With the location set, and your plant predator defenses in line, you can start making a plan for planting. Depending on your long-term plan and your garden restrictions, you may be limited to what you can plant.
In leased land like rental homes or apartments, you may be limited to above-ground, annual plants. On a new homestead, you will have more freedom to plant longstanding fruits and vegetables that return year over year.
Starting seeds can be as simple or as complicated as you like.
I start mine in egg shells that have been broken in 1/2 and filled with some dirt. I put the 1/2 shells in a styrofoam egg carton since it holds the water better than the cardboard ones. Plant the seeds, water, and place in a sunny windowsill. Voilà! Instant transplantable pots!
Tomato plants seem to especially love this, and the seedling can be put into the ground within the eggshell completely. It makes for a bit less shock to the plants system. Or, you can buy the little “mini greenhouses” that they commonly sell, and start your seeds in there.
They can be spendy, but if you are careful with them, you can use them again and again. I have a set we used for 4 years to get our seeds started.
Annual plants must be planted from seed year after year. You can purchase seeds or if you have adequate stock, you can save seeds after harvest and sow again the next year.
Annual plants generally have a single growing season and produce flowering plants. Plant annuals at the beginning of the season and select a planting date based on the final harvest date.
Some plants have short growing seasons and can be sown multiple times in a season. You can generally find this information on the back of the seed packet or in resource catalogs like the Farmer’s Almanac.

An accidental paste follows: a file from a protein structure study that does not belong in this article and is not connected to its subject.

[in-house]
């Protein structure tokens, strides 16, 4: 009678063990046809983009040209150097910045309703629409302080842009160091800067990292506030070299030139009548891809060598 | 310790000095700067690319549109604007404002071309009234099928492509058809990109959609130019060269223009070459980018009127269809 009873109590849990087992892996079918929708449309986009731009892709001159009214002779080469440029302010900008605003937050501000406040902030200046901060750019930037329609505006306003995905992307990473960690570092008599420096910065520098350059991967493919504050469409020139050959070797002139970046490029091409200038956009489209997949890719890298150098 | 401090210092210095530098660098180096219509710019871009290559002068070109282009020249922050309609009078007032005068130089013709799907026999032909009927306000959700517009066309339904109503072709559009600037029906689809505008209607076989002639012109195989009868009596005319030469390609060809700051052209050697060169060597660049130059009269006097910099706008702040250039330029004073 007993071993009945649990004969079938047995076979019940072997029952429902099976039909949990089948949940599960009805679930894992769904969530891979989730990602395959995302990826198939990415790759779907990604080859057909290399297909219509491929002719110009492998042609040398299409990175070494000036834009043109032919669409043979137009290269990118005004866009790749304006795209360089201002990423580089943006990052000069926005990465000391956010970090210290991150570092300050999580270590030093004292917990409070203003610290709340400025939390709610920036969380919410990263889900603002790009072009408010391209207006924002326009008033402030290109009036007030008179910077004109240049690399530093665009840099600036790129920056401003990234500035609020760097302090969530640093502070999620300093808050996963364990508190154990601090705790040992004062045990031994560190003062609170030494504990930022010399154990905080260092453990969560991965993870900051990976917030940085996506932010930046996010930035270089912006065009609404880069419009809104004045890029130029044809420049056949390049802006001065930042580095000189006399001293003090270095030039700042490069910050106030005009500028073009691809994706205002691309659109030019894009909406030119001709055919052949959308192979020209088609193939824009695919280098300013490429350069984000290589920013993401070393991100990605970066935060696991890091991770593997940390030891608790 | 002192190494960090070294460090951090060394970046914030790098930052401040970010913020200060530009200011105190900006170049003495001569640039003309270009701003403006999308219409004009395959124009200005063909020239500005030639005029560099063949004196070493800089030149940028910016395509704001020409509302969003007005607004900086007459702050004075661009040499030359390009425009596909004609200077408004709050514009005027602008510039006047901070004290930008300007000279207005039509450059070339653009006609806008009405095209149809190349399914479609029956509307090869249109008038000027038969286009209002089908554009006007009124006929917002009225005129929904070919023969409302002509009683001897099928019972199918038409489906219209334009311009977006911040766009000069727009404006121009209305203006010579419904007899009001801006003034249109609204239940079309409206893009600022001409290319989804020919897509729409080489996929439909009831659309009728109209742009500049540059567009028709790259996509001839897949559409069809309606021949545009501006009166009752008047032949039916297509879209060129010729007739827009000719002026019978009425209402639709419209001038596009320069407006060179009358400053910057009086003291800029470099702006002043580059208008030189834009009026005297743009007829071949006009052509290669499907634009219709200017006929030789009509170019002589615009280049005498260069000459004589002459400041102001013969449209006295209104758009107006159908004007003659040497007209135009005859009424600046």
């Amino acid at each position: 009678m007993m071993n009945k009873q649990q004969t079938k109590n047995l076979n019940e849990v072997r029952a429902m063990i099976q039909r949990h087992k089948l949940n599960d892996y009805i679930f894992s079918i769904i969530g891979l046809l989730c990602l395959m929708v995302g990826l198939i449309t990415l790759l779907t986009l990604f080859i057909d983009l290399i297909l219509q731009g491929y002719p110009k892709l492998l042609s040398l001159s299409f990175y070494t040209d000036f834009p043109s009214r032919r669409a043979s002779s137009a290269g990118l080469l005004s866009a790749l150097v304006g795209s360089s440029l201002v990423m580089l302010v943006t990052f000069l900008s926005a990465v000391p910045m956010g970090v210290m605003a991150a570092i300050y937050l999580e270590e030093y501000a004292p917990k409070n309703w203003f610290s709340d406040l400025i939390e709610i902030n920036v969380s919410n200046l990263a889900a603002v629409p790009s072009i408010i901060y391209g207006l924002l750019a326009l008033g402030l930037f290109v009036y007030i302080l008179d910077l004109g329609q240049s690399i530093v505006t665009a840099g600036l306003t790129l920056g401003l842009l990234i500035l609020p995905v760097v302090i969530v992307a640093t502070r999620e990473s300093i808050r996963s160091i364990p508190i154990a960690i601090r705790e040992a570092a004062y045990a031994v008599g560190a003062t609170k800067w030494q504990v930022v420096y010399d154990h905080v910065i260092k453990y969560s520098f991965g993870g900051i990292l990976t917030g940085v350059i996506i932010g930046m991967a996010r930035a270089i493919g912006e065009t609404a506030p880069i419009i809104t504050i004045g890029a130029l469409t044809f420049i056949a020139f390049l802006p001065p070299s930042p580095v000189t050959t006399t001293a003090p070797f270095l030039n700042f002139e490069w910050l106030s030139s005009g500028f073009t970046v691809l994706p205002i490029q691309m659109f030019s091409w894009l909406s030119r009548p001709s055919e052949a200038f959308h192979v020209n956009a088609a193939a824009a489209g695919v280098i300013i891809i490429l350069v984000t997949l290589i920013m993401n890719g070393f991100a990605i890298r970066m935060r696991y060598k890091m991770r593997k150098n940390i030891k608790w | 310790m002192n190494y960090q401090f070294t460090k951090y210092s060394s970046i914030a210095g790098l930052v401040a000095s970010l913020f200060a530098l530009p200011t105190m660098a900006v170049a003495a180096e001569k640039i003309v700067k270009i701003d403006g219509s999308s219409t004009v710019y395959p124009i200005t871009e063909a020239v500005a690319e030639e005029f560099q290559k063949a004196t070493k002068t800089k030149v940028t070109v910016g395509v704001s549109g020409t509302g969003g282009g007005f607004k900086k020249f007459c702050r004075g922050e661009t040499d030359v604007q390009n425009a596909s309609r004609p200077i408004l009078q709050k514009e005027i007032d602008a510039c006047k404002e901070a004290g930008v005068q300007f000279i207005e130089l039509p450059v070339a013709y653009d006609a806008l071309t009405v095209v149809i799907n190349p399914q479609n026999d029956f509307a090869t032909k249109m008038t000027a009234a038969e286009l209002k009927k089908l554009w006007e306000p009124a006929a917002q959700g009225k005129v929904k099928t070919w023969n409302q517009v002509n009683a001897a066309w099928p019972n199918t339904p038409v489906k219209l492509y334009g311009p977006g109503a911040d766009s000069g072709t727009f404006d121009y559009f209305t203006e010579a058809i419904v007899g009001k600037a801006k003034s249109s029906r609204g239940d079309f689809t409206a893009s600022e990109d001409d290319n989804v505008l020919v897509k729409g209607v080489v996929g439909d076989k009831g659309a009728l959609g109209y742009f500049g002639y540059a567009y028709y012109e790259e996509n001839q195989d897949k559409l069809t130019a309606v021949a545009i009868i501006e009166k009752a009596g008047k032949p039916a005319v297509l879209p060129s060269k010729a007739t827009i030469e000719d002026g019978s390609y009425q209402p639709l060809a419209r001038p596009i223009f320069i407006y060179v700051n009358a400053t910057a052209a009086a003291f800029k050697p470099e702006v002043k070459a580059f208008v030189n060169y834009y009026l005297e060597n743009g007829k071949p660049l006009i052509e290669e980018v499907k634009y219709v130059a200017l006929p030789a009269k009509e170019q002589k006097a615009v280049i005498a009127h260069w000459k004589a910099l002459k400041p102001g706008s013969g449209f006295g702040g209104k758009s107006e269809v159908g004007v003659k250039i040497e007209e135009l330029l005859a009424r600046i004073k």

Perennial plants like shrubs, bulbs, vining plants, and herbs have the potential to come back year after year.
Bulbs and root ball plants that aren’t harvested can be dug up and separated to generate plant clusters, or selectively harvested once they are well established. They will go dormant during winter but return every spring without additional planting.
Fruits are an obvious choice for most home gardeners. Fruits attract pollinators and return year after year. However, they take time to establish well enough to produce a significant harvest. Berry bushes and fruit trees should be planted early on to allow a harvest, which may take 3-5 years.
Vegetable gardens are generally planted annually. Since they require special attention every planting season, vegetable gardens should be scaled up only to the level that they can be effectively maintained.
Otherwise, the plants may become overcrowded, overrun by weeds, or the garden could go to waste if plants aren’t harvested in time.
Flower gardens may contain both annual or perennial plants. You can plant specific flowers within your fruit or vegetable gardens to help promote helpful insect and bird activity.
Or, you can design flower gardens specifically to create an appealing look that compliments your landscape.
Planting combinations are a helpful tool in any garden. Plants that provide shade can help encourage growth for other plants that do well in indirect sun.
Plants that grow stalks like sunflowers or corn can help provide a path for vertical vining plants like peas or beans.
Some plants also work in tandem by exchanging nutrients below ground just by being planted close to each other, like the Three Sisters – corn, squash, and beans.